A 20-year-old male student presented with a lump on the right breast. The lump was first noticed 2 years ago as a small pea-sized nodule which grew initially slowly but became rapidly increasing in size over the last 3 months before presentation. It was painless and ulcerated 1 month before presentation with associated history of contact bleeding. He has no family history of breast cancer. The physical examination revealed a 4 cm × 3 cm ulcerated tumor mass located in the subareolar region of the right breast. The mass was mobile and not painful. No skin dimple, no nipple retraction, or nipple discharge was observed. No clinical axillary lymph node involvement was detected. Routine blood tests including urea, electrolytes, and full blood counts were within normal limits. The liver ultrasound and chest X-ray were negative for metastases. The mass was excised and sent for histological analysis.

Grossly, the mass was fairly circumscribed partly skin covered with some ulcerated areas. The mass measured 4 cm × 3 cm and had grayish white-to-tan solid surfaces on cut section. On microscopic examination, hematoxylin and eosin stain revealed abundant eosinophilic secretions in intracellular vacuoles and intercellular spaces [Figure 1]a and [Figure 1]b. The secretion was mucicarmine and Alcian-blue positive. No tumor infiltration was present at the nipple or at surgical margins.
Figure 1: (a) Secretory carcinoma showing eosinophilic secretions in intracellular vacuoles and intercellular spaces (H and E, ×100). (b) Secretory carcinoma (H and E, ×100)

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On immunohistochemistry, the tumor cells were positive for epithelial membrane antigen (EMA) and S100 [Figure 2]a and [Figure 2]b but negative for human epidermal growth factor 2 (HER2) and estrogen receptor.
Figure 2: Immunohistochemical stains with the tumor cells demonstrating (a) positive cytoplasmic staining by epithelial membrane antigen. (b) Positive nuclear and cytoplasmic staining by S100 antibody

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Postoperatively, the patient was fairly stable and was not regular at his clinic attendance. He was seen for only 2 months and later lost to follow-up.


  Discussion Top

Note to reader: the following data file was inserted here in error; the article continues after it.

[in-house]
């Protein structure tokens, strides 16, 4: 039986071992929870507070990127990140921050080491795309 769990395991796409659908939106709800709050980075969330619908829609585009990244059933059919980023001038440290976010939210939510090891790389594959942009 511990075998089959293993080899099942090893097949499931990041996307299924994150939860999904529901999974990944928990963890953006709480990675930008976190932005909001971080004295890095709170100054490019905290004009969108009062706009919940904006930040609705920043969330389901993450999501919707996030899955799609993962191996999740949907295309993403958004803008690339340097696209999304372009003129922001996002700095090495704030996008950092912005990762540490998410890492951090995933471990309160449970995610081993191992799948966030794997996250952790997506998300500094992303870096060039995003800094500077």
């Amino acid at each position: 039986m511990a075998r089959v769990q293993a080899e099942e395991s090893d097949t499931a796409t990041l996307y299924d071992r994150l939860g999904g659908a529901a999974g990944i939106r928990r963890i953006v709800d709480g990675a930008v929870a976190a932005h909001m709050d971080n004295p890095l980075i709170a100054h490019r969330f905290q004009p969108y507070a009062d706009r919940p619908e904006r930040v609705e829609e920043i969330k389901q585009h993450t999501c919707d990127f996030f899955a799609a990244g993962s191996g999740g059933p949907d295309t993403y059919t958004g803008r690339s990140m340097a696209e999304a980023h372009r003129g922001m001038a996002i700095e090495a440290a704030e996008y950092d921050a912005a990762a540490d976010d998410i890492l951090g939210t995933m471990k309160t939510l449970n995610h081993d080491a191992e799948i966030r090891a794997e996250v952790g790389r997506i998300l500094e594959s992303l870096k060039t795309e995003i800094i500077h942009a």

Male breast cancer constitutes 6.1% of all breast cancer cases in our center, which is more than the 1% found in developed countries.[4] In general, high incidence rate was also documented in other parts of Nigeria as well as other African countries.[5],[6]

Secretory carcinoma is a very rare subtype of breast carcinoma, most commonly seen in females and its occurrence in male is even rarer with male-to-female ratio of 1:6.[7],[8],[9] Lamovec and Bracko reported four cases of SBC in their retrospective series of 7038 breast carcinoma cases,[10] and Botta et al.[11] found one case of SBC among 3000 breast carcinoma cases. Li et al. reported 15 cases in their pathologic review of 10,000 breast carcinoma cases.[12] To the best of our knowledge, no case of secretory carcinoma of the male breast has been reported in Nigeria.

Secretory carcinoma has been known previously as juvenile breast carcinoma. The age at presentation varies from 3 to 66 years with a mean and median age of presentation of 33 and 40 years, respectively.[13] In a recent study of 15 male patients with breast cancer by de Bree et al., the median age was 17 years. Secretory carcinoma seems to occur at a younger age in males than females and reports suggest that the disease tends to be more aggressive in males.[14] Our case was a 20-year-old male which is in agreement with the average age reported for SBC in males, though a case was seen in a 66-year-old male as reported by Kuwabara.[15]

The patients commonly present with a slow-growing, painless, well-circumscribed, mobile, palpable, subareolar mass in the breast which was similar with the clinical presentation of our patient. The tumor size varies from 1 to 16 cm with an average diameter of 3 cm. The literature mentions nodal involvement in 15% of patients at presentation.[16] Although rare, some patients have been reported to present with metastatic disease.[17]